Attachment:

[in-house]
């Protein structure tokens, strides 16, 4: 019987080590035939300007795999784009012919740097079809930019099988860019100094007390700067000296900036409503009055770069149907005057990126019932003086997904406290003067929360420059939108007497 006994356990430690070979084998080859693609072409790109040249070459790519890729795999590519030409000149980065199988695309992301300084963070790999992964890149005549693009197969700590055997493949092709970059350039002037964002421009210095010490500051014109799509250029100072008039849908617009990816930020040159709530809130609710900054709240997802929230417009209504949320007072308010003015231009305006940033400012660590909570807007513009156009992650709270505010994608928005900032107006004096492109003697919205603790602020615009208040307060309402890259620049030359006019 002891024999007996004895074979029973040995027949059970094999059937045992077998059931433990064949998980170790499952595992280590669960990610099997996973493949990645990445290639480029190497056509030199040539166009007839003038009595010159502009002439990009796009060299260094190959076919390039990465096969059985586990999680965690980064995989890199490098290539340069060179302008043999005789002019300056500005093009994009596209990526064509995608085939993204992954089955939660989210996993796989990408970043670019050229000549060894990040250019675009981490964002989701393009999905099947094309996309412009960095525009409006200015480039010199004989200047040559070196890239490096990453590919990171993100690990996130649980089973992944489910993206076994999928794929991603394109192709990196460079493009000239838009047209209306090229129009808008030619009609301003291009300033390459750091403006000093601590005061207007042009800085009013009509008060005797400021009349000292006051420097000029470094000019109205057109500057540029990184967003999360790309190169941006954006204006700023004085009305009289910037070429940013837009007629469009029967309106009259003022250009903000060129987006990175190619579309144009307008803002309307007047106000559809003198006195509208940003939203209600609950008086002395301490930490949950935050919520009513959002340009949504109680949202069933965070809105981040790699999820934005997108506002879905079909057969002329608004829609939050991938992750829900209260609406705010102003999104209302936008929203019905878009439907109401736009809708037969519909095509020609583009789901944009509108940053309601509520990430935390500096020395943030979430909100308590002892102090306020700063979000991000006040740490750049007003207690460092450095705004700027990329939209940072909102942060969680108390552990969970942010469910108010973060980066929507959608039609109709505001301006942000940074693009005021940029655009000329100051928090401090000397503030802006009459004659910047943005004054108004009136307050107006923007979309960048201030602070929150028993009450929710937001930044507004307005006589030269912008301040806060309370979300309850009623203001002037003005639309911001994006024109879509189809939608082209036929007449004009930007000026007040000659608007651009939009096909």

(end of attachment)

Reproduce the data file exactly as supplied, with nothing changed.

[in-house]
């Protein structure tokens, strides 16, 4: 019987080590035939300007795999784009012919740097079809930019099988860019100094007390700067000296900036409503009055770069149907005057990126019932003086997904406290003067929360420059939108007497 006994356990430690070979084998080859693609072409790109040249070459790519890729795999590519030409000149980065199988695309992301300084963070790999992964890149005549693009197969700590055997493949092709970059350039002037964002421009210095010490500051014109799509250029100072008039849908617009990816930020040159709530809130609710900054709240997802929230417009209504949320007072308010003015231009305006940033400012660590909570807007513009156009992650709270505010994608928005900032107006004096492109003697919205603790602020615009208040307060309402890259620049030359006019 002891024999007996004895074979029973040995027949059970094999059937045992077998059931433990064949998980170790499952595992280590669960990610099997996973493949990645990445290639480029190497056509030199040539166009007839003038009595010159502009002439990009796009060299260094190959076919390039990465096969059985586990999680965690980064995989890199490098290539340069060179302008043999005789002019300056500005093009994009596209990526064509995608085939993204992954089955939660989210996993796989990408970043670019050229000549060894990040250019675009981490964002989701393009999905099947094309996309412009960095525009409006200015480039010199004989200047040559070196890239490096990453590919990171993100690990996130649980089973992944489910993206076994999928794929991603394109192709990196460079493009000239838009047209209306090229129009808008030619009609301003291009300033390459750091403006000093601590005061207007042009800085009013009509008060005797400021009349000292006051420097000029470094000019109205057109500057540029990184967003999360790309190169941006954006204006700023004085009305009289910037070429940013837009007629469009029967309106009259003022250009903000060129987006990175190619579309144009307008803002309307007047106000559809003198006195509208940003939203209600609950008086002395301490930490949950935050919520009513959002340009949504109680949202069933965070809105981040790699999820934005997108506002879905079909057969002329608004829609939050991938992750829900209260609406705010102003999104209302936008929203019905878009439907109401736009809708037969519909095509020609583009789901944009509108940053309601509520990430935390500096020395943030979430909100308590002892102090306020700063979000991000006040740490750049007003207690460092450095705004700027990329939209940072909102942060969680108390552990969970942010469910108010973060980066929507959608039609109709505001301006942000940074693009005021940029655009000329100051928090401090000397503030802006009459004659910047943005004054108004009136307050107006923007979309960048201030602070929150028993009450929710937001930044507004307005006589030269912008301040806060309370979300309850009623203001002037003005639309911001994006024109879509189809939608082209036929007449004009930007000026007040000659608007651009939009096909």